Double check from whom you get energy information

Christine Todd Whitman and Patrick Moore certainly have a right to promote nuclear power as the answer to U.S. energy needs (“Energy innovation: An economical path forward,” May 12). But Hill readers have a right to know that they are paid mouthpieces for the nuclear industry.

Whitman and Moore have been pushing the nuclear industry line for nearly four years as co-chairs of the benignly sounding Clean and Safe Energy Coalition. But they don’t mention the coalition was founded and is solely funded by the Nuclear Energy Institute, the industry trade association. NEI paid the public relations firm Hill & Knowlton a reported $8 million in 2006 to create a campaign promoting nuclear power. Hill &


Knowlton, infamous for its work in the 1950s and ‘60s defending the tobacco industry, then launched this phony grassroots group and tapped Whitman and Moore to front for it.

Whitman is trading on the fact that she once headed the Environmental Protection Agency, albeit under an openly anti-environment administration. After leaving the agency, she started the Whitman Strategy Group, which, according to its website, offers the “know-how companies need to navigate through the maze of ever-changing laws, governmental red tape and business bureaucracies….”

Not only has Whitman been offering her “know-how” to the nuclear industry, she also has been working for the oil industry. Late last month Newsweek reported that none other than BP hired Whitman in 2007 at $120,000 a year to serve on an advisory board. She isn’t keen on disclosing that, either. Last week a number of news organizations published an op-ed by Whitman on BP’s Gulf of Mexico oil spill. The disaster, she wrote, shouldn’t stop us from pursuing additional offshore drilling. She also took the opportunity to plug nuclear power in the piece. There was no mention of the fact that BP and the nuclear industry pay her handsomely.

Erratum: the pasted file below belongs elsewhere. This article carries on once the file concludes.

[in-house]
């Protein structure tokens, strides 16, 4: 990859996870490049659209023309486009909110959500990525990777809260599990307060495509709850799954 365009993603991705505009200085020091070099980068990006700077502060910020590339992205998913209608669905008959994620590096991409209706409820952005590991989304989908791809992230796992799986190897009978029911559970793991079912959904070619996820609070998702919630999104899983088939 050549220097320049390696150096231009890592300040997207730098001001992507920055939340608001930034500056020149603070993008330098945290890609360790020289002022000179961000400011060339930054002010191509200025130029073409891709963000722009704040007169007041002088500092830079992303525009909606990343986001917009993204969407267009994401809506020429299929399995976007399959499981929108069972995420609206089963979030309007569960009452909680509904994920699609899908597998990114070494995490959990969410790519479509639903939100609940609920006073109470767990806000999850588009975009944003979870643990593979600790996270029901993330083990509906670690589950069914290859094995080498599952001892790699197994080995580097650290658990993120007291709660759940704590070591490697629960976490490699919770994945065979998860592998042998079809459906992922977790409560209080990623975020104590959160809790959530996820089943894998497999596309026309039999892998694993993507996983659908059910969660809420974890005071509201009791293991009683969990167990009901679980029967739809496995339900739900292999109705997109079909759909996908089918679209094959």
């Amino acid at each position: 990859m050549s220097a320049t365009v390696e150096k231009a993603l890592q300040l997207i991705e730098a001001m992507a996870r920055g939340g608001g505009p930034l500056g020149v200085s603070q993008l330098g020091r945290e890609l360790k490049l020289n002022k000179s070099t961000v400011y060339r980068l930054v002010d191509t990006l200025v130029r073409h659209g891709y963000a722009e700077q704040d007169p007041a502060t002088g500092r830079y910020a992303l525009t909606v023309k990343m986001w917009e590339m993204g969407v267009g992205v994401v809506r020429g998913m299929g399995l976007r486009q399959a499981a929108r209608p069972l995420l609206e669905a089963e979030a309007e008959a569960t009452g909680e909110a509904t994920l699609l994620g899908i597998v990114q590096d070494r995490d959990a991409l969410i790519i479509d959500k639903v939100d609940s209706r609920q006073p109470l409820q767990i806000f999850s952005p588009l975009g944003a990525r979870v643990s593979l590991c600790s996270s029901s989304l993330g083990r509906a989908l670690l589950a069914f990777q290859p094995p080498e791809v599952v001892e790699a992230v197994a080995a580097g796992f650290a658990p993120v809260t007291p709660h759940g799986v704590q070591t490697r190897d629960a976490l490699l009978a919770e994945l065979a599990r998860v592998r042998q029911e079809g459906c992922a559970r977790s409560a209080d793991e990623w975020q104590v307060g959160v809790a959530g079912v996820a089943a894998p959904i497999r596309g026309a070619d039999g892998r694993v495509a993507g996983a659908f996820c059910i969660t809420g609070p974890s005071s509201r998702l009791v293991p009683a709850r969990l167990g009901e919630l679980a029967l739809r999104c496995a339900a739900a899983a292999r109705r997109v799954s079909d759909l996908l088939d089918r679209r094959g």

Moore, meanwhile, is trading on the fact that, according to him, he co-founded Greenpeace, which is not true. Although he did play a key role in Greenpeace Canada, he actually applied to work there a year after the organization was founded. In any case, in the mid-1980s Moore turned 180 degrees and started hiring himself out as a spokesman for the logging, mining and chemical industries, among others. And he is no stranger to Astroturf groups. In 1991, the same year he started a PR firm called Greenspirit Strategies, he was appointed the director of the British Columbia Forest Alliance, a front group set up for the logging industry by Burson-Marsteller, the same PR firm that represented Exxon after the Valdez oil spill and Union Carbide after the Bhopal chemical disaster.

Elliott Negin, Media Director, Union of Concerned Scientists, Washington, D.C.  

A generation is in danger if energy crisis continues

As a parent of a beautiful 4-year-old girl, I often wonder what her future will be like. I wonder if she will sneak out with friends at night or get suspended from school or watch a really cool movie with a boy she likes. However, I cannot guarantee her a future if we continue to harm our planet the way we are doing at this moment. It is up to us to shape not only the future of our planet, but also the future of our children.

There are alternative fuel sources that need to be harnessed immediately in order to guarantee a future for our children and for us.

We have to make the stand now against misuse of our planet. We have to urge President Obama to actually begin the change he promised instead of pushing our nation further in to debt.

Rosy Estrada, New Carrollton, Md.

Attorney General Holder needs to do his homework

In response to “Republican: ‘Holder doesn’t deserve to be attorney general’”  (May 14), it was a mystery to me as to how then-Deputy Attorney General Eric HolderEric Himpton HolderThe Hill's 12:30 Report: Trump steps up attacks on McCain Court-packing becomes new litmus test on left Press: Which way do Dems go in 2020? MORE could have recommended President Clinton sign a pardon for Marc Rich, a fugitive from justice on the FBI’s top ten most wanted list. Equally surprising was Holder’s assertion that “I was not familiar with Mr. Rich’s name.”

Now that history has repeated itself with Holder’s castigation of Arizona’s illegal immigrant law followed by his admission that he had not read the law, I believe I have figured out the source of the problem: The attorney general’s dog keeps eating his homework.

Al Sartor,  Walnut Creek, Calif.